Choosing a Care Home: Finding the Perfect New Home for Your Loved Ones

It’s one of the toughest choices we have to make as age starts to take its toll, with the decision to relocate a relative into a care home crucifying many. On one hand the practice feels as though you are letting them down in a way, but on the other it’s an absolute necessity to ensure that the appropriate care is provided on a 24/7 basis.

Unfortunately, the media only seems to highlight some of the horror stories that blight these establishments which makes the whole decision-process even more difficult. This is the reason we’ve created this guide – to put your mind at rest and to also help you cipher through all your care home options and find one that suits your loved one down to the ground. Hopefully, by the end of things, you’ll have a firm understanding of what a good care home really is, and have the advice you need in choosing a care home.
First impressions are everything: what does it look and smell like?

This is perhaps one of the most telling signs and from the moment you step foot in a care home, you should be able to gain a firm understanding of the level of quality. First and foremost, the smell should tell you everything and while it’s not necessarily going to be the same odour that greets you as you walk into your loved one’s current residence, it also shouldn’t be anything bordering on bad. If it is, you’re in the wrong place – get out now.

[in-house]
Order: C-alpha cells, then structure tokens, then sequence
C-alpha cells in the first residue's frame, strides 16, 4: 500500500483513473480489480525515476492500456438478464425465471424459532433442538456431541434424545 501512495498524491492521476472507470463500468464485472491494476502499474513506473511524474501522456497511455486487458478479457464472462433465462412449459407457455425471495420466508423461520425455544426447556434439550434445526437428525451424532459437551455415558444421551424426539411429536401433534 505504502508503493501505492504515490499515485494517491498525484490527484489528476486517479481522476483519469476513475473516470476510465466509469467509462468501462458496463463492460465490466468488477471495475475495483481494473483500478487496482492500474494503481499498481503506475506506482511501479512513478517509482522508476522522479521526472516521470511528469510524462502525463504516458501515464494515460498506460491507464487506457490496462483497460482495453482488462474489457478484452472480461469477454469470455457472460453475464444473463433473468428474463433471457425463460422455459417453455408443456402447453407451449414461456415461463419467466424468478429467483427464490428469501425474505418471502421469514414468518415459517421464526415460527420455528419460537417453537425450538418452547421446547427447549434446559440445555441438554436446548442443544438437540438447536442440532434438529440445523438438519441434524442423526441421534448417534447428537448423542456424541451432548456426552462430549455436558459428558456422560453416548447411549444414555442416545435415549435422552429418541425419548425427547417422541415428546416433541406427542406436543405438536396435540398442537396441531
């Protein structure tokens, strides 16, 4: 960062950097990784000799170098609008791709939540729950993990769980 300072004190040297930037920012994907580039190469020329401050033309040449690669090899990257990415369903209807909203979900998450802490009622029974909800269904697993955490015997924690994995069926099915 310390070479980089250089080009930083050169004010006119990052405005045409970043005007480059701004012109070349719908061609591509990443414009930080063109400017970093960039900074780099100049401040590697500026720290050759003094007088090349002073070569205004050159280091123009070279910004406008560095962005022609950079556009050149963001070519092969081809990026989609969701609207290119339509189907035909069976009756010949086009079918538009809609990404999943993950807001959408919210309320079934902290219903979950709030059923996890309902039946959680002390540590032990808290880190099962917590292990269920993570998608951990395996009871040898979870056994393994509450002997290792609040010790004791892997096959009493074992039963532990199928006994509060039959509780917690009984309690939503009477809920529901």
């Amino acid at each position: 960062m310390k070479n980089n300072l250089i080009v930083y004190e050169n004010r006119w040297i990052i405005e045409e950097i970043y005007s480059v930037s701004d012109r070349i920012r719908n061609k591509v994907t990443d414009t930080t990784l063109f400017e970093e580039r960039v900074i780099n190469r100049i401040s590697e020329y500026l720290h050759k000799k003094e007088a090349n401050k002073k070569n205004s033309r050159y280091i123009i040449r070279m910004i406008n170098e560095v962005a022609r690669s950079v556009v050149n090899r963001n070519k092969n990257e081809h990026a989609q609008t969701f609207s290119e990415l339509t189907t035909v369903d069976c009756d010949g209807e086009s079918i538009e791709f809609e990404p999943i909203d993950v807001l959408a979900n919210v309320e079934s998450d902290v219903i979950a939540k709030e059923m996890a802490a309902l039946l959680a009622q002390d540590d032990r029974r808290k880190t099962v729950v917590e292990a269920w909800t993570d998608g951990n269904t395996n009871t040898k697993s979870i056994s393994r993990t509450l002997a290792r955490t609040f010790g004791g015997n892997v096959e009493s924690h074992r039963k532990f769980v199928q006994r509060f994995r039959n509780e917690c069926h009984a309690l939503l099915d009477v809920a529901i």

Similarly, if any issues relating to cleanliness arise you should be looking for the door. If you’re spotting them now, what is the state of the home going to be like when they aren’t trying to “sell themselves” to prospective new residents?


Do staff interact with the residents?

Another hugely important issue relates to the members of staff and just how they interact with residents. This is again something which can be determined almost instantaneously and you’ll know in a flash just what sort of rapport staff have with the people who are already living there. If there are any negative signs, or any suggestions that it’s all forced bravado from staff, it’s again time to turn for the door.
How personable are rooms?

Some people forget that care homes are actually a new home – they’re not some form of hospital. As such, all rooms should be personable and staff should encourage residents to bring along anything that makes their room feel homely – whether this is personal possessions or even furniture.

Being stuck in a characterless room isn’t nice for anybody – never mind for someone who has been used to living in their own company and surroundings all of their life.

How are family members treated?

This might seem a strange question, as the primary focus should be the care of the loved one in question. However, some care homes are just more accommodating in relation to visiting hours – and will allow you to visit your relative at virtually any point during the day.

If you’re told that you can only come during the day, when it might not be possible, the whole experience becomes much more difficult for everyone. Flexibility is crucial, and it can be a deal breaker.


Article Submitted By Community Writer.


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